• Optimal use of web fonts, including font/display swaps and fallback fonts, reduces layout shifts caused by font loading. Reserving space for ads with fixed aspect ratios prevents sudden shifts when ads appear.
  •  Minimizing the usage of third-party scripts or lazy loading them can also mitigate layout shifts.
  • Finally, regularly testing and monitoring CLS scores using tools like Google PageSpeed Insights or Lighthouse enables ongoing optimization for a smoother user experience.

How Cumulative Layout Shift Score Impact on SEO?

how to optimize cls

The Cumulative Layout Shift (CLS) score has a significant impact on the SEO performance of a website. CLS, which measures the visual stability of a webpage, plays a crucial role in enhancing user experience and engaging visitors.

A low CLS score indicates a smoother browsing experience, reducing frustration and increasing user satisfaction. This positive user experience leads to longer sessions, lower bounce rates, and higher engagement metrics, all of which are considered important ranking factors by search engines.

Additionally, with Google’s focus on Core Web Vitals, including CLS, websites with better CLS scores are more likely to rank higher in search engine results pages.

By optimizing CLS, website owners can improve their search engine visibility, attract more organic traffic, and gain an edge over their competitors in the highly competitive world of SEO.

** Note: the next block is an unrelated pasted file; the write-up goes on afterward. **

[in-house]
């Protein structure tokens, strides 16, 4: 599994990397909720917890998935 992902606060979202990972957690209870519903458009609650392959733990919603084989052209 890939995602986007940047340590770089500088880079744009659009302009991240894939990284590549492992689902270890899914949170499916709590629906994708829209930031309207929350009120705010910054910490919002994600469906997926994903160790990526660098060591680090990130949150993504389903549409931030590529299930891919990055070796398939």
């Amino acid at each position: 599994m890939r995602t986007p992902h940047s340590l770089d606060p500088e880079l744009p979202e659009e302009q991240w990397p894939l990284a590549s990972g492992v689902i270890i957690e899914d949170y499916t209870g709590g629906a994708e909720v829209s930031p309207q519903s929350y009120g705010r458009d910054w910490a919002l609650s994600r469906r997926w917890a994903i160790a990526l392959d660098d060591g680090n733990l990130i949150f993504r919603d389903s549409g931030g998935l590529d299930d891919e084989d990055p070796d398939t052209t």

In this blog, we have explored the crucial role of Cumulative Layout Shift (CLS) in driving SEO success. We’ve learned that CLS is a vital metric within Google’s Core Web Vitals, measuring the visual stability of web pages as they load. A high CLS score can lead to a poor user experience and lower search engine rankings, while a low score can provide a seamless and engaging user experience.

Remember, a well-optimized website is not only beneficial for search engines but also for your users. By prioritizing user experience through minimizing layout shifts, you are creating a more pleasant and engaging environment for your visitors. This will result in longer session durations, lower bounce rates, and higher user satisfaction – all factors that search engines value highly.